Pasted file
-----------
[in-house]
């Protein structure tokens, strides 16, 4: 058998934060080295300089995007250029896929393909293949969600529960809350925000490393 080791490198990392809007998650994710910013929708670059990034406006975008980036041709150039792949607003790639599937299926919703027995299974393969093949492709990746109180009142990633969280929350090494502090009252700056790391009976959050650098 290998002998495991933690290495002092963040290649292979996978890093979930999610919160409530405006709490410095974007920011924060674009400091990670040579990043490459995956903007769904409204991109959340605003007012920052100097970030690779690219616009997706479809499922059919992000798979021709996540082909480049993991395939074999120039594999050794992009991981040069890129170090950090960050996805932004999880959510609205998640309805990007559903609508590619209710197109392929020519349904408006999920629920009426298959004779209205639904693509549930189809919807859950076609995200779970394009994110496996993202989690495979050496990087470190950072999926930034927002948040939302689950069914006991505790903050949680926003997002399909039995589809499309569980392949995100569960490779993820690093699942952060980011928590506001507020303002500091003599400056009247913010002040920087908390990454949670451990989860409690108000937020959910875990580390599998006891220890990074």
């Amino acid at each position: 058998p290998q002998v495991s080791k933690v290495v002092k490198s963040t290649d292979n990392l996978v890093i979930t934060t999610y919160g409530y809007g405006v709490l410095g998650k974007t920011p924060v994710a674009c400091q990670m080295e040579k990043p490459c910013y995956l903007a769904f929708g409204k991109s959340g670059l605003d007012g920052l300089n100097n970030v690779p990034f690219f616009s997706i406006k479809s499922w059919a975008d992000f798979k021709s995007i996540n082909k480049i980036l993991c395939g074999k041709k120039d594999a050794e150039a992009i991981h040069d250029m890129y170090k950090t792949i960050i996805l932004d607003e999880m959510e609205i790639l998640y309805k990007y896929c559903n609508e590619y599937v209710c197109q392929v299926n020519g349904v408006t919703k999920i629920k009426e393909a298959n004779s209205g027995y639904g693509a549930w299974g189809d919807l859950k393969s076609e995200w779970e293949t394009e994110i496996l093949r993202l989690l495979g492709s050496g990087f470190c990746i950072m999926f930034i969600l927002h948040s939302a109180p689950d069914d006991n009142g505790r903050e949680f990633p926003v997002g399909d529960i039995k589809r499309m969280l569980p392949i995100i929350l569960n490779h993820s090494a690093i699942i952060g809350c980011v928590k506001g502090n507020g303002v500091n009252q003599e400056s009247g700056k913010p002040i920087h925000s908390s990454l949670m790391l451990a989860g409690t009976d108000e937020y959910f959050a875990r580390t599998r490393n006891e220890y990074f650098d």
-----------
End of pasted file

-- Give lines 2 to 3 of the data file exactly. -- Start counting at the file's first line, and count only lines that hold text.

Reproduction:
């Protein structure tokens, strides 16, 4: 058998934060080295300089995007250029896929393909293949969600529960809350925000490393 080791490198990392809007998650994710910013929708670059990034406006975008980036041709150039792949607003790639599937299926919703027995299974393969093949492709990746109180009142990633969280929350090494502090009252700056790391009976959050650098 290998002998495991933690290495002092963040290649292979996978890093979930999610919160409530405006709490410095974007920011924060674009400091990670040579990043490459995956903007769904409204991109959340605003007012920052100097970030690779690219616009997706479809499922059919992000798979021709996540082909480049993991395939074999120039594999050794992009991981040069890129170090950090960050996805932004999880959510609205998640309805990007559903609508590619209710197109392929020519349904408006999920629920009426298959004779209205639904693509549930189809919807859950076609995200779970394009994110496996993202989690495979050496990087470190950072999926930034927002948040939302689950069914006991505790903050949680926003997002399909039995589809499309569980392949995100569960490779993820690093699942952060980011928590506001507020303002500091003599400056009247913010002040920087908390990454949670451990989860409690108000937020959910875990580390599998006891220890990074």
């Amino acid at each position: 058998p290998q002998v495991s080791k933690v290495v002092k490198s963040t290649d292979n990392l996978v890093i979930t934060t999610y919160g409530y809007g405006v709490l410095g998650k974007t920011p924060v994710a674009c400091q990670m080295e040579k990043p490459c910013y995956l903007a769904f929708g409204k991109s959340g670059l605003d007012g920052l300089n100097n970030v690779p990034f690219f616009s997706i406006k479809s499922w059919a975008d992000f798979k021709s995007i996540n082909k480049i980036l993991c395939g074999k041709k120039d594999a050794e150039a992009i991981h040069d250029m890129y170090k950090t792949i960050i996805l932004d607003e999880m959510e609205i790639l998640y309805k990007y896929c559903n609508e590619y599937v209710c197109q392929v299926n020519g349904v408006t919703k999920i629920k009426e393909a298959n004779s209205g027995y639904g693509a549930w299974g189809d919807l859950k393969s076609e995200w779970e293949t394009e994110i496996l093949r993202l989690l495979g492709s050496g990087f470190c990746i950072m999926f930034i969600l927002h948040s939302a109180p689950d069914d006991n009142g505790r903050e949680f990633p926003v997002g399909d529960i039995k589809r499309m969280l569980p392949i995100i929350l569960n490779h993820s090494a690093i699942i952060g809350c980011v928590k506001g502090n507020g303002v500091n009252q003599e400056s009247g700056k913010p002040i920087h925000s908390s990454l949670m790391l451990a989860g409690t009976d108000e937020y959910f959050a875990r580390t599998r490393n006891e220890y990074f650098d």